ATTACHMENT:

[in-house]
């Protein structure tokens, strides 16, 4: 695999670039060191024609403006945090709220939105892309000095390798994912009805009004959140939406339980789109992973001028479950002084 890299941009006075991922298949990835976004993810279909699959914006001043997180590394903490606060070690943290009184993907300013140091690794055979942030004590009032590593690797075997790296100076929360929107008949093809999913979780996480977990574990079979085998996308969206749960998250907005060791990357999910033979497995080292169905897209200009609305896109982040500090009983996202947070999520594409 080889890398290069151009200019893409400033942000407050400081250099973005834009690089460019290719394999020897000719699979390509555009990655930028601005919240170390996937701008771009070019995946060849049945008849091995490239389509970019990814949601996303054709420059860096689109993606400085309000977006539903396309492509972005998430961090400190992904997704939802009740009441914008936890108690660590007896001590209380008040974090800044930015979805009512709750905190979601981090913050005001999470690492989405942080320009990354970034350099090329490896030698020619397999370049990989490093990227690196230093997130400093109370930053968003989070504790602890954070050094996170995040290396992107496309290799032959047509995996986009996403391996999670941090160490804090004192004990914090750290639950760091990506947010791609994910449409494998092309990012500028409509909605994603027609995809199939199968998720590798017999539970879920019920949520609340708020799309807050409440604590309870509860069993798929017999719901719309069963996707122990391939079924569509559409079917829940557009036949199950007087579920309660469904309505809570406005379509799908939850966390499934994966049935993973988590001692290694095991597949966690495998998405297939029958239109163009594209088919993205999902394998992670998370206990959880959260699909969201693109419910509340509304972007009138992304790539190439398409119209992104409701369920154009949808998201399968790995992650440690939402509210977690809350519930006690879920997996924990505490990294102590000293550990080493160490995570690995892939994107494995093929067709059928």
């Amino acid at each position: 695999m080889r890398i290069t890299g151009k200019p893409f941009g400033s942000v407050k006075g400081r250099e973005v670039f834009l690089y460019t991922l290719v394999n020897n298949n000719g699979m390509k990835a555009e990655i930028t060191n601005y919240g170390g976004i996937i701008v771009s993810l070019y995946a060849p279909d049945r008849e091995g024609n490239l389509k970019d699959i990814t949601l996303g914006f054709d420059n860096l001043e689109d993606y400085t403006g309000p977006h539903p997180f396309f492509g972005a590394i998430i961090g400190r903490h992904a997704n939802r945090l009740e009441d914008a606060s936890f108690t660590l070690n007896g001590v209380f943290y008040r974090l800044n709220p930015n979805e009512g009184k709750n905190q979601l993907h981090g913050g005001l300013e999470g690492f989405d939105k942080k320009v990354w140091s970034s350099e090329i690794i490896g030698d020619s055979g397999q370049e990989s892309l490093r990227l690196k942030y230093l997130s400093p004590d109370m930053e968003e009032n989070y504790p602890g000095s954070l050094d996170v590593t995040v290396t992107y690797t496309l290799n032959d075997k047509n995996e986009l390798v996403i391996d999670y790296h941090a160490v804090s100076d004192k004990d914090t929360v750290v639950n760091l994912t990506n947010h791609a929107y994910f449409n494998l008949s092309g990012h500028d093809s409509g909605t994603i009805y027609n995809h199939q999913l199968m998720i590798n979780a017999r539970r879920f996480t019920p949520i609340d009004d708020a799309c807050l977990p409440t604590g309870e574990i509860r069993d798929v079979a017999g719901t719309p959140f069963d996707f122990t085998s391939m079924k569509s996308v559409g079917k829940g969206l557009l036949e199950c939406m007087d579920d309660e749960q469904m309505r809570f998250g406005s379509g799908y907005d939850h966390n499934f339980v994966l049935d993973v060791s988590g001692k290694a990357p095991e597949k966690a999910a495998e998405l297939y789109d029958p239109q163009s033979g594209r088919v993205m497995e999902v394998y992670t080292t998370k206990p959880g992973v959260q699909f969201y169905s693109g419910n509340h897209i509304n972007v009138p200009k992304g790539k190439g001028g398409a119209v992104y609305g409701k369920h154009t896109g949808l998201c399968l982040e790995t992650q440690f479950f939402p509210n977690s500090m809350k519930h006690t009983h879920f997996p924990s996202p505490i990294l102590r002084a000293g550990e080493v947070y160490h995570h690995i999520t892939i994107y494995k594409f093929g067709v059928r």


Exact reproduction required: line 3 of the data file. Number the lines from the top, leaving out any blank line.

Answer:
């Amino acid at each position: 695999m080889r890398i290069t890299g151009k200019p893409f941009g400033s942000v407050k006075g400081r250099e973005v670039f834009l690089y460019t991922l290719v394999n020897n298949n000719g699979m390509k990835a555009e990655i930028t060191n601005y919240g170390g976004i996937i701008v771009s993810l070019y995946a060849p279909d049945r008849e091995g024609n490239l389509k970019d699959i990814t949601l996303g914006f054709d420059n860096l001043e689109d993606y400085t403006g309000p977006h539903p997180f396309f492509g972005a590394i998430i961090g400190r903490h992904a997704n939802r945090l009740e009441d914008a606060s936890f108690t660590l070690n007896g001590v209380f943290y008040r974090l800044n709220p930015n979805e009512g009184k709750n905190q979601l993907h981090g913050g005001l300013e999470g690492f989405d939105k942080k320009v990354w140091s970034s350099e090329i690794i490896g030698d020619s055979g397999q370049e990989s892309l490093r990227l690196k942030y230093l997130s400093p004590d109370m930053e968003e009032n989070y504790p602890g000095s954070l050094d996170v590593t995040v290396t992107y690797t496309l290799n032959d075997k047509n995996e986009l390798v996403i391996d999670y790296h941090a160490v804090s100076d004192k004990d914090t929360v750290v639950n760091l994912t990506n947010h791609a929107y994910f449409n494998l008949s092309g990012h500028d093809s409509g909605t994603i009805y027609n995809h199939q999913l199968m998720i590798n979780a017999r539970r879920f996480t019920p949520i609340d009004d708020a799309c807050l977990p409440t604590g309870e574990i509860r069993d798929v079979a017999g719901t719309p959140f069963d996707f122990t085998s391939m079924k569509s996308v559409g079917k829940g969206l557009l036949e199950c939406m007087d579920d309660e749960q469904m309505r809570f998250g406005s379509g799908y907005d939850h966390n499934f339980v994966l049935d993973v060791s988590g001692k290694a990357p095991e597949k966690a999910a495998e998405l297939y789109d029958p239109q163009s033979g594209r088919v993205m497995e999902v394998y992670t080292t998370k206990p959880g992973v959260q699909f969201y169905s693109g419910n509340h897209i509304n972007v009138p200009k992304g790539k190439g001028g398409a119209v992104y609305g409701k369920h154009t896109g949808l998201c399968l982040e790995t992650q440690f479950f939402p509210n977690s500090m809350k519930h006690t009983h879920f997996p924990s996202p505490i990294l102590r002084a000293g550990e080493v947070y160490h995570h690995i999520t892939i994107y494995k594409f093929g067709v059928r």